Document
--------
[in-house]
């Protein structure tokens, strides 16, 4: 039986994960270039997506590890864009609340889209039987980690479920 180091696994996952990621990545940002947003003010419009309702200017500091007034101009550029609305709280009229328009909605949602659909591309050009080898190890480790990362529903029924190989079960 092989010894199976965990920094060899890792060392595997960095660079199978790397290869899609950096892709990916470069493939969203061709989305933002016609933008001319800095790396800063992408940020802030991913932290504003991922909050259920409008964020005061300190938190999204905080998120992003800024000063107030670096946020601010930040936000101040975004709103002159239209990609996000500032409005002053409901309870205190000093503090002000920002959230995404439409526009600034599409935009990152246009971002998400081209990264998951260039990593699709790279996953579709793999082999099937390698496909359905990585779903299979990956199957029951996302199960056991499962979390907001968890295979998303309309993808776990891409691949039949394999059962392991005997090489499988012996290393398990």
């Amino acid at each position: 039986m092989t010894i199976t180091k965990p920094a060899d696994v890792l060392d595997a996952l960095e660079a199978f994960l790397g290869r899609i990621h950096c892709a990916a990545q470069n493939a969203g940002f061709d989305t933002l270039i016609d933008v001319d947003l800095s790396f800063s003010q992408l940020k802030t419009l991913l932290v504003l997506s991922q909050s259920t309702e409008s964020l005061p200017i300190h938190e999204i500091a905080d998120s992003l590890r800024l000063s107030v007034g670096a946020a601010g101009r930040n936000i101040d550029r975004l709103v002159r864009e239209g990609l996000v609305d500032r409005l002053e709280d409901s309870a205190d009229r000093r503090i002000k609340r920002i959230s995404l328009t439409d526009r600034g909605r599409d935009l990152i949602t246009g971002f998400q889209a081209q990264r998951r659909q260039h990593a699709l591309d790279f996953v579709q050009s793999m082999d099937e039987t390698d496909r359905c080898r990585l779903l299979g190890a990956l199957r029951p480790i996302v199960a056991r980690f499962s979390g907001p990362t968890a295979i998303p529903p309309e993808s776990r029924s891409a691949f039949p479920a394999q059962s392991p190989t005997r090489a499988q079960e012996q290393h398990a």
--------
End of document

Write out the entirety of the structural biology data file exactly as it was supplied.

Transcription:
[in-house]
């Protein structure tokens, strides 16, 4: 039986994960270039997506590890864009609340889209039987980690479920 180091696994996952990621990545940002947003003010419009309702200017500091007034101009550029609305709280009229328009909605949602659909591309050009080898190890480790990362529903029924190989079960 092989010894199976965990920094060899890792060392595997960095660079199978790397290869899609950096892709990916470069493939969203061709989305933002016609933008001319800095790396800063992408940020802030991913932290504003991922909050259920409008964020005061300190938190999204905080998120992003800024000063107030670096946020601010930040936000101040975004709103002159239209990609996000500032409005002053409901309870205190000093503090002000920002959230995404439409526009600034599409935009990152246009971002998400081209990264998951260039990593699709790279996953579709793999082999099937390698496909359905990585779903299979990956199957029951996302199960056991499962979390907001968890295979998303309309993808776990891409691949039949394999059962392991005997090489499988012996290393398990």
């Amino acid at each position: 039986m092989t010894i199976t180091k965990p920094a060899d696994v890792l060392d595997a996952l960095e660079a199978f994960l790397g290869r899609i990621h950096c892709a990916a990545q470069n493939a969203g940002f061709d989305t933002l270039i016609d933008v001319d947003l800095s790396f800063s003010q992408l940020k802030t419009l991913l932290v504003l997506s991922q909050s259920t309702e409008s964020l005061p200017i300190h938190e999204i500091a905080d998120s992003l590890r800024l000063s107030v007034g670096a946020a601010g101009r930040n936000i101040d550029r975004l709103v002159r864009e239209g990609l996000v609305d500032r409005l002053e709280d409901s309870a205190d009229r000093r503090i002000k609340r920002i959230s995404l328009t439409d526009r600034g909605r599409d935009l990152i949602t246009g971002f998400q889209a081209q990264r998951r659909q260039h990593a699709l591309d790279f996953v579709q050009s793999m082999d099937e039987t390698d496909r359905c080898r990585l779903l299979g190890a990956l199957r029951p480790i996302v199960a056991r980690f499962s979390g907001p990362t968890a295979i998303p529903p309309e993808s776990r029924s891409a691949f039949p479920a394999q059962s392991p190989t005997r090489a499988q079960e012996q290393h398990a």